TUESDAY, SEPTEMBER 15TH, 2020.-
The five hottest periods so far have been those of the last five years
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The northern hemisphere has recorded the warmest summer on record, with an average temperature between June and August 1.17 degrees higher than average, the World Meteorological Organization (WMO) reported today with data from the US Oceanic and Atmospheric Administration (NOAA).
The brand surpasses the warmer summers, recorded in 2016 and 2019, WMO spokeswoman Clare Nullis, who also recalled that the five hottest periods so far have been those of the last five years, stressed at a press conference.
Globally, the month of August was the second warmest recorded, 0.94 degrees Celsius above the average of the twentieth century, of 15.6 degrees.
NOAA figures also reveal that every month of the last 35 years has shown at least nominally temperatures above the average of the 20th century.
The western United States, Europe, much of Russia, and southeastern China were the regions where the temperature was above average, WMO stressed, adding that heat has been a factor for a particularly destructive fire season in areas such as the west coast of the US.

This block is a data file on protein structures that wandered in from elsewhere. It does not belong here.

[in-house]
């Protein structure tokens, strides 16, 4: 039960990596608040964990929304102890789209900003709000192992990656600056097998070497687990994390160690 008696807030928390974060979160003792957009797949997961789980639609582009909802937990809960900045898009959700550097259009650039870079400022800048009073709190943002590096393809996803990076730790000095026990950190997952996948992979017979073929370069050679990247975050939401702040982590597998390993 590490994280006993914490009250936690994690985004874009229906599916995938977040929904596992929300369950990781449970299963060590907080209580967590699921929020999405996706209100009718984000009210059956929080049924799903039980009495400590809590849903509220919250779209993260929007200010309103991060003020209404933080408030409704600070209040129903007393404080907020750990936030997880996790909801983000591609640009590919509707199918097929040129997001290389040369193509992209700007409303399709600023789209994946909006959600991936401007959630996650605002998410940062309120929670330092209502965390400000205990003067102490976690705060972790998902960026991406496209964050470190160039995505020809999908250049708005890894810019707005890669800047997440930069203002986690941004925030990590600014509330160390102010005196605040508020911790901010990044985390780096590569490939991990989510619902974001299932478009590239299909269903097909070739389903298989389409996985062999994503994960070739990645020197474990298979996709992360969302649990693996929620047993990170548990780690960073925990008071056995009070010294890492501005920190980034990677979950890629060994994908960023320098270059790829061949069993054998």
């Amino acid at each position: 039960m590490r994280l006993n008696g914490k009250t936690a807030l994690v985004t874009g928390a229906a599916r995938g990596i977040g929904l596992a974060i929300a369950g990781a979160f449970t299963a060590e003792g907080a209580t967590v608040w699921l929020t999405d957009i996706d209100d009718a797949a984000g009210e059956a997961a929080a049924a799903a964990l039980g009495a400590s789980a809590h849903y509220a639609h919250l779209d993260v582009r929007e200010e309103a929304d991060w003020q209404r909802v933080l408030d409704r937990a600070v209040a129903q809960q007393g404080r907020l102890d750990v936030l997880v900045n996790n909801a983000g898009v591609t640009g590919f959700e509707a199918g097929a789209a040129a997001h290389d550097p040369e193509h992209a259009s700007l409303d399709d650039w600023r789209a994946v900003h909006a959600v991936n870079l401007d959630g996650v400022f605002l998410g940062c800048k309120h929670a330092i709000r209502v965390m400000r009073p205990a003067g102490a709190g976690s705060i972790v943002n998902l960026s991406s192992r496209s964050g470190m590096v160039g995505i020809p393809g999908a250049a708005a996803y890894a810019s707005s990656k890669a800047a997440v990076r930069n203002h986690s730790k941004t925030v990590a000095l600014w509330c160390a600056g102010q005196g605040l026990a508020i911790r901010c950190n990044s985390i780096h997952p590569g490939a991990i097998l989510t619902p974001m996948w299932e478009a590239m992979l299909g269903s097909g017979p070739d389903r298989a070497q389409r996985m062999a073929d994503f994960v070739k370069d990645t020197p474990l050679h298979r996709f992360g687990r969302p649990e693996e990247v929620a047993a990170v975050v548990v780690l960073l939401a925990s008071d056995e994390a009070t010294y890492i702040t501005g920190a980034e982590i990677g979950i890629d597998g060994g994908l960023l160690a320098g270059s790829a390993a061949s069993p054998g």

WMO also noted, citing data from the US authorities, that the hurricane season in the Gulf of Mexico is being so active that the list of names for these weather events could be exhausted and letters of the Greek alphabet should be used, something that had not happened since 2005.
Each year, the first hurricane of the year is named after A (Arthur this season), the second by the B, and so on.
The most recent hurricane, called Vicky, has been the twentieth, and after the W (Wilfred) the Greek alphabet (Alpha, Beta, Gamma, etc.) would already be used.
Nullis also recalled that on Monday the US National Hurricane Center warned about the formation of five cyclones in the Atlantic (Paulette, Rene, Sally, Teddy and Vicky), a number of potential simultaneous hurricanes that had not been observed since 1971.